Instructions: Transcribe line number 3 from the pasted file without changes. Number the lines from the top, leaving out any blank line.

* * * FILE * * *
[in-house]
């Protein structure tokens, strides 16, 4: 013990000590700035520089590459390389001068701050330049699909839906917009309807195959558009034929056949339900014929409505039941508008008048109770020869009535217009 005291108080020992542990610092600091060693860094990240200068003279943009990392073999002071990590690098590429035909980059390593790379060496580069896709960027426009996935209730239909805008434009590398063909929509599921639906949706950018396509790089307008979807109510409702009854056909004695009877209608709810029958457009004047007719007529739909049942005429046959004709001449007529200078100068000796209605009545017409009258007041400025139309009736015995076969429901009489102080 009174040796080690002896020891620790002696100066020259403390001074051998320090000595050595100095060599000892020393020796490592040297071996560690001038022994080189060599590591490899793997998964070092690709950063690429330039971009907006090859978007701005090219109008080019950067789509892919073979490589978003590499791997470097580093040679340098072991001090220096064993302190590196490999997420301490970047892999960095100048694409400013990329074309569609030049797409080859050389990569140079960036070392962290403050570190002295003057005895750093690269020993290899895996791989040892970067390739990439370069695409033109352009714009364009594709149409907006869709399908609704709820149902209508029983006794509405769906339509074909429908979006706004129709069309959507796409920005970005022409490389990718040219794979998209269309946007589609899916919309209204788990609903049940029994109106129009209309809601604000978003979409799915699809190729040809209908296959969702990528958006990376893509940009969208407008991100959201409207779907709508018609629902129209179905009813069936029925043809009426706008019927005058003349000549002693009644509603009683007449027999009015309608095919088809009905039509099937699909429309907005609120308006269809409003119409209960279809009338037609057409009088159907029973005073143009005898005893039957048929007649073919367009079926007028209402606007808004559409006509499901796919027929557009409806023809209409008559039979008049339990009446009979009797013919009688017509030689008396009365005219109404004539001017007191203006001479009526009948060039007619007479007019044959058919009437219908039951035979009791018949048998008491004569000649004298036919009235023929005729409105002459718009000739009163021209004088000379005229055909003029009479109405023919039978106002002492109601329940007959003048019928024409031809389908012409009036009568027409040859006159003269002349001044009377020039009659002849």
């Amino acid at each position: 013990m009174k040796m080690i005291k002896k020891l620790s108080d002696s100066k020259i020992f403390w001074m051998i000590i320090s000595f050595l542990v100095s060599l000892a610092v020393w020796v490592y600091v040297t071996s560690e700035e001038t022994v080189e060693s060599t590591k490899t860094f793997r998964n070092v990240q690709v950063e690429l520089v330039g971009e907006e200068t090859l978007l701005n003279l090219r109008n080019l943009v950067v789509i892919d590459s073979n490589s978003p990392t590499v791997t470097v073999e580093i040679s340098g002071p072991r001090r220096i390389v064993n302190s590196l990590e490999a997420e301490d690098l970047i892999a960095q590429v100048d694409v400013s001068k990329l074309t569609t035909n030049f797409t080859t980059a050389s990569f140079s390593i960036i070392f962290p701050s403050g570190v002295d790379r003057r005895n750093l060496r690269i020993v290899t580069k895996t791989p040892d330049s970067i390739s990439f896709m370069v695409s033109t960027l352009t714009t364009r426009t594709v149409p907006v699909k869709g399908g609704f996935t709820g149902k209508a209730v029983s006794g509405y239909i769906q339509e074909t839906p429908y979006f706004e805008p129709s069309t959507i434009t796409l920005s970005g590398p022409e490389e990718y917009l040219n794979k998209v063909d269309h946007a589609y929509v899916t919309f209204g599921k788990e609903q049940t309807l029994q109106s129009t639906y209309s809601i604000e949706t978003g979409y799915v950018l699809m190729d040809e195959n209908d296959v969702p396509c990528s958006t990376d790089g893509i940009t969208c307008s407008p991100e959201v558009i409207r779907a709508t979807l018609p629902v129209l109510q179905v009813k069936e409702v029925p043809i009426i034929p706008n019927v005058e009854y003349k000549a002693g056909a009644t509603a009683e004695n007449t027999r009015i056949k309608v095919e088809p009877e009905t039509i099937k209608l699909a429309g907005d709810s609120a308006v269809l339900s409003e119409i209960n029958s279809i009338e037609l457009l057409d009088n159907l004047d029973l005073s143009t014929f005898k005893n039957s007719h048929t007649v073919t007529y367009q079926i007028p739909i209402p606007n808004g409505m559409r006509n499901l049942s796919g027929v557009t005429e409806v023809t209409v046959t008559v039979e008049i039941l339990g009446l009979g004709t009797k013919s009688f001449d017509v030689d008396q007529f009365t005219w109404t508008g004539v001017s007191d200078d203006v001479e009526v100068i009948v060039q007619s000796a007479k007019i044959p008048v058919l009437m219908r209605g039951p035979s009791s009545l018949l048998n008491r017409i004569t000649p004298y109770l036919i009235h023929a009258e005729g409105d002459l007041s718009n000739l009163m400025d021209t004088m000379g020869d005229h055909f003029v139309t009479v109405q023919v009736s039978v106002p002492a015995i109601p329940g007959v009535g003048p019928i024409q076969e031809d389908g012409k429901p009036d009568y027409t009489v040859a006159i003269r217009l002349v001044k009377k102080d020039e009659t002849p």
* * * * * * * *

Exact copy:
């Amino acid at each position: 013990m009174k040796m080690i005291k002896k020891l620790s108080d002696s100066k020259i020992f403390w001074m051998i000590i320090s000595f050595l542990v100095s060599l000892a610092v020393w020796v490592y600091v040297t071996s560690e700035e001038t022994v080189e060693s060599t590591k490899t860094f793997r998964n070092v990240q690709v950063e690429l520089v330039g971009e907006e200068t090859l978007l701005n003279l090219r109008n080019l943009v950067v789509i892919d590459s073979n490589s978003p990392t590499v791997t470097v073999e580093i040679s340098g002071p072991r001090r220096i390389v064993n302190s590196l990590e490999a997420e301490d690098l970047i892999a960095q590429v100048d694409v400013s001068k990329l074309t569609t035909n030049f797409t080859t980059a050389s990569f140079s390593i960036i070392f962290p701050s403050g570190v002295d790379r003057r005895n750093l060496r690269i020993v290899t580069k895996t791989p040892d330049s970067i390739s990439f896709m370069v695409s033109t960027l352009t714009t364009r426009t594709v149409p907006v699909k869709g399908g609704f996935t709820g149902k209508a209730v029983s006794g509405y239909i769906q339509e074909t839906p429908y979006f706004e805008p129709s069309t959507i434009t796409l920005s970005g590398p022409e490389e990718y917009l040219n794979k998209v063909d269309h946007a589609y929509v899916t919309f209204g599921k788990e609903q049940t309807l029994q109106s129009t639906y209309s809601i604000e949706t978003g979409y799915v950018l699809m190729d040809e195959n209908d296959v969702p396509c990528s958006t990376d790089g893509i940009t969208c307008s407008p991100e959201v558009i409207r779907a709508t979807l018609p629902v129209l109510q179905v009813k069936e409702v029925p043809i009426i034929p706008n019927v005058e009854y003349k000549a002693g056909a009644t509603a009683e004695n007449t027999r009015i056949k309608v095919e088809p009877e009905t039509i099937k209608l699909a429309g907005d709810s609120a308006v269809l339900s409003e119409i209960n029958s279809i009338e037609l457009l057409d009088n159907l004047d029973l005073s143009t014929f005898k005893n039957s007719h048929t007649v073919t007529y367009q079926i007028p739909i209402p606007n808004g409505m559409r006509n499901l049942s796919g027929v557009t005429e409806v023809t209409v046959t008559v039979e008049i039941l339990g009446l009979g004709t009797k013919s009688f001449d017509v030689d008396q007529f009365t005219w109404t508008g004539v001017s007191d200078d203006v001479e009526v100068i009948v060039q007619s000796a007479k007019i044959p008048v058919l009437m219908r209605g039951p035979s009791s009545l018949l048998n008491r017409i004569t000649p004298y109770l036919i009235h023929a009258e005729g409105d002459l007041s718009n000739l009163m400025d021209t004088m000379g020869d005229h055909f003029v139309t009479v109405q023919v009736s039978v106002p002492a015995i109601p329940g007959v009535g003048p019928i024409q076969e031809d389908g012409k429901p009036d009568y027409t009489v040859a006159i003269r217009l002349v001044k009377k102080d020039e009659t002849p």